Sucrose naturally occurs in many fruits and veggies, but it’s also refined into granulated table sugar. It’s virtually impossible to eat enough plant foods that natural sucrose could pose a health problem, but it’s quite easy to consume too much refined sucrose via baked goods, candy and desserts. Sucrose rapidly increases blood sugar levels, which triggers a series of events that can be bad for you, especially if you’re diabetic.
Sucrose is a disaccharide sugar comprised of one molecule of glucose and one molecule of fructose. Fructose is the main sugar in most fruits and sweet vegetables, although sucrose is also widely found in plants, particularly in pineapples, apricots, dates, sugar beets and some other root vegetables. Plants use sucrose, as well as starch, to store energy. Sucrose is refined mainly from sugarcane, but also from sugar beets, date palms and maple tree sap. Sucrose is much sweeter than starch or lactose, which is why it’s traditionally been used for making soda pop, candy, cakes, iced cream and other desserts. In more recent times, high fructose corn syrup has replaced the use of refined sucrose in many sweet beverages and foods because it’s even sweeter.
Sucrose is rapidly broken down into glucose and absorbed into your bloodstream, which is good if you need a quick source of energy, but not good if you overdo it. A rapid rise in blood glucose levels triggers excess insulin release from your pancreas. The role of insulin is to shuttle glucose from your blood to cells where it can be burned to make energy. The main problems with releasing large amounts of insulin are that it overworks your pancreas and often takes too much glucose out of your blood, which leads to the infamous “sugar crash.” If not enough insulin is secreted, the high levels of glucose in the blood can be toxic and damaging to tissues.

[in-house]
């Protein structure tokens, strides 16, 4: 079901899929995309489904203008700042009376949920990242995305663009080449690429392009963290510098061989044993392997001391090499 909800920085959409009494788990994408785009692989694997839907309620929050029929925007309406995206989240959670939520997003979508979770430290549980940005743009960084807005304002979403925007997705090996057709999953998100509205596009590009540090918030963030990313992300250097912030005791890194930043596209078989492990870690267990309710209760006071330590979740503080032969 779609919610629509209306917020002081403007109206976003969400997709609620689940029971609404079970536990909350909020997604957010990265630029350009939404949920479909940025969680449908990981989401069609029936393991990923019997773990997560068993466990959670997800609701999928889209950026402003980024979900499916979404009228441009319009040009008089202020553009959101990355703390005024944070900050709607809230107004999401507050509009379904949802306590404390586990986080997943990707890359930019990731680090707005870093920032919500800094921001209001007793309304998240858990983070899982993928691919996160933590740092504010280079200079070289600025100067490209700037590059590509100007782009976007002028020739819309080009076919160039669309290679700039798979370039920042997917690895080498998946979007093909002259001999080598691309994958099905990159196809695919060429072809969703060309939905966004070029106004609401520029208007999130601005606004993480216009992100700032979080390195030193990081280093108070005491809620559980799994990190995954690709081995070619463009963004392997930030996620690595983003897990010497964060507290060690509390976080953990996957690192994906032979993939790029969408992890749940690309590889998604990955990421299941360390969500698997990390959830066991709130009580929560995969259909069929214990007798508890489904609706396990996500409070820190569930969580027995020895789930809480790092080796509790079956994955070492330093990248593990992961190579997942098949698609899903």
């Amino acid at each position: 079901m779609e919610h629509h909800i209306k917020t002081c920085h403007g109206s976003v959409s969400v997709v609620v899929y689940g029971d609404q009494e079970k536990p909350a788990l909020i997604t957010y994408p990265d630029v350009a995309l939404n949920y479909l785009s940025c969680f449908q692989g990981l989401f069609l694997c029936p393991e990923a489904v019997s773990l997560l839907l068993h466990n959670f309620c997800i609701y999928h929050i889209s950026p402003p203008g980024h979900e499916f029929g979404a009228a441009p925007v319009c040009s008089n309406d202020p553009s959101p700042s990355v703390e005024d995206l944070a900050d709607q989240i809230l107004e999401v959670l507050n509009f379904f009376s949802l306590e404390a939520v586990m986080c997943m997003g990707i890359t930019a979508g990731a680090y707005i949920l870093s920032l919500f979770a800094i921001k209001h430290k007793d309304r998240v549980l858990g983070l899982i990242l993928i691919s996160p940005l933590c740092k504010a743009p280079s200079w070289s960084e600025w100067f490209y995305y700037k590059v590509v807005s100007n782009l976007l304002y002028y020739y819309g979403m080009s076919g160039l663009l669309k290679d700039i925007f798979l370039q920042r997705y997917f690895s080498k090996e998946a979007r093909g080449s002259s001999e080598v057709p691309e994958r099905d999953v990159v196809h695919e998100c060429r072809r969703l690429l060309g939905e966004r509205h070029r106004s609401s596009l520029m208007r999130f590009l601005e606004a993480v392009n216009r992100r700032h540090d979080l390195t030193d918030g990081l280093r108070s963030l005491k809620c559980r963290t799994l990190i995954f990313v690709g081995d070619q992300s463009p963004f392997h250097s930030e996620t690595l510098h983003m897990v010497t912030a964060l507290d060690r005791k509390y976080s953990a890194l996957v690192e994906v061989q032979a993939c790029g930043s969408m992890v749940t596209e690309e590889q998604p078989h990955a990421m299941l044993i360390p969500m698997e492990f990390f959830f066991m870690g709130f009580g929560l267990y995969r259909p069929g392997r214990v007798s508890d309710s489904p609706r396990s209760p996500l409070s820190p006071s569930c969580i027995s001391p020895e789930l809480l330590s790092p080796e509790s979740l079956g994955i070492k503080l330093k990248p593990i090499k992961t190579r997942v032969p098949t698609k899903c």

Diabetics, including those who don’t produce enough insulin and those who don’t respond to it, need to be very cautious with sucrose and other easily metabolized sugars because they can’t shuttle the glucose into their cells. With time, and especially if untreated, the toxic effects of glucose on the arteries and nerves of their eyes, feet, hands and internal organs can lead to blindness, amputations and organ failure.
If you can’t immediately use all the energy supplied from the metabolism of sucrose, the excess glucose is either stored as glycogen in your liver or as body fat. So if you overload on sucrose-sweetened goodies, your waistline is likely to expand, which can put you at increased risk for Type 2 diabetes, high blood pressure and cardiovascular disease.
Overconsumption of sucrose also promotes tooth decay. Sucrose provides a feast for the bacteria in your mouth, which convert some of the sugar into acids that erode the protective enamel covering on your teeth. Tooth erosion combined with the proliferation of bacteria leads to cavities, tooth decay, gingivitis and bad breath.
- Encyclopedia of Human Nutrition; Benjamin Caballero et al.
- General and Systematic Pathology; Paul Bass et al.
- Textbook of Functional Medicine; David S. Jones
- Jupiterimages/Comstock/Getty Images
- Location of Carbohydrates Digestion
- Enzymatic Digestion of Starches That Happens in the Small Intestines
- Can a Lack of Carbohydrates Make You Moody?
- Does an Energy Drink Affect Kidney Function?
- Does Red Wine Do Anything Bad?
- How Are Triglycerides Transported in the Blood?
- How Does Sucrose Provide Energy?
- Where Is Fructose Found?